The words ‘such costs to be taxed’ refer to the process by which costs are quantified. They do not refer to the basis on which the taxing officer is to assess those costs.
Thus, His Honour held that the terms of the agreement between the parties did not preclude the Plaintiff from making the application under s280.
Inadequacy of the costs determination
In order to exercise the discretion to assess costs beyond the limitations imposed by a costs determination it is necessary for the costs applicant to establish that:
…the amount of costs allowable in respect of a matter under a costs determination is inadequate because of the unusual difficulty, complexity or importance of the matter.
Le Miere J accepted the Plaintiff’s submission that the context and factual circumstances of the case were sufficiently complicated and very significant to the Plaintiff’s business satisfied that test.
His Honour concluded that, subject to consideration of the Defendant’s ‘proportionality argument’, the amount of costs allowable under the costs determination was inadequate in light of the complexity and importance of the matter.
The Plaintiff’s draft bill of costs was more than five times the primary settlement sum, but less than the maximum claim particularised in the first scenario. The Defendant argued that the quantum of the costs was so disproportionate to the ‘entitlement to damages’ (as reflected in the settlement) that it was inappropriate for the Court to exercise its discretion to permit recovery of unrestricted costs in circumstances where the costs recoverable via the costs determination were proportionate to the Plaintiff’s recovery, and where there was a ‘hot dispute’ between the parties as to the quantum of any damages if the Plaintiff succeeded in establishing liability.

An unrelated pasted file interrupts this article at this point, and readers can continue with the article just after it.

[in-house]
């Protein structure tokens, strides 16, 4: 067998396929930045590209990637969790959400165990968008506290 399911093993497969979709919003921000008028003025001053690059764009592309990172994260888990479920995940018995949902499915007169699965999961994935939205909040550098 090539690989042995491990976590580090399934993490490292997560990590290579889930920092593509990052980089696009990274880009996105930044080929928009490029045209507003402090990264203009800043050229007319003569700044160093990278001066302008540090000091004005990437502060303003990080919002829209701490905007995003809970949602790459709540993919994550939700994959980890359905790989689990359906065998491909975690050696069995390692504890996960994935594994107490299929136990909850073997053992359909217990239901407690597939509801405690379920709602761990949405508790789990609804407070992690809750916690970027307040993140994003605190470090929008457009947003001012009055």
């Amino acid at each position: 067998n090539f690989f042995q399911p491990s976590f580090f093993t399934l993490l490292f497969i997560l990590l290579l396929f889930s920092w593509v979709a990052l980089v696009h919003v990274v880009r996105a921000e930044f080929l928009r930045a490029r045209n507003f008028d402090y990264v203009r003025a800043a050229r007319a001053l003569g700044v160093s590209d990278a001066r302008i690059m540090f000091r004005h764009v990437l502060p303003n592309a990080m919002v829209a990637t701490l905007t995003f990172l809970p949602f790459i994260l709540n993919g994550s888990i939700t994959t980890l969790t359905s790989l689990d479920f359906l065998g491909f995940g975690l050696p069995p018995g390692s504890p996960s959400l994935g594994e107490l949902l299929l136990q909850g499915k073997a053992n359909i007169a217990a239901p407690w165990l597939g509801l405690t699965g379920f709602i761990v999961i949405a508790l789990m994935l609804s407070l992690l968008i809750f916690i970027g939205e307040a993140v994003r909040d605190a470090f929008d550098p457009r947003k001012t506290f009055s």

His Honour accepted that while proportionality is relevant to the making of a special costs order, it should not be assessed retrospectively or merely by reference to the ultimate amount recovered (though this is a factor to take into consideration). If the costs were not unreasonably incurred and not unreasonable in amount in the circumstances of the proceedings under consideration, an assertion of disproportionality does not justify refusing a special costs order. His Honour observed:
The rules do not, in terms, require or authorise the court to limit the recovery of costs reasonably incurred by a party, so as to ensure proportionality between the amount of the costs that have been incurred and the value of the subject matter in dispute. That is not to say that proportionality is not relevant.
Le Miere J found that the nature of the Plaintiff’s claims and the defences raised by the Defendant reasonably required an amount of preparation by the Plaintiff that was likely to exceed the limits in the costs determination.
The Plaintiff’s application was granted.
Implications of decision
In the writer’s experience, plaintiffs have increasingly made applications for special costs orders, and, at least in the Supreme Court, trial judges have been sympathetically disposed to making special costs orders in appropriate cases.
This case serves to highlight the need for parties to give close consideration to the potential costs implications when making or accepting settlement offers.
Further information / assistance regarding the issues raised in this article is available from the author, Daniel Coster, Senior Associate, or your usual contact at Moray & Agnew.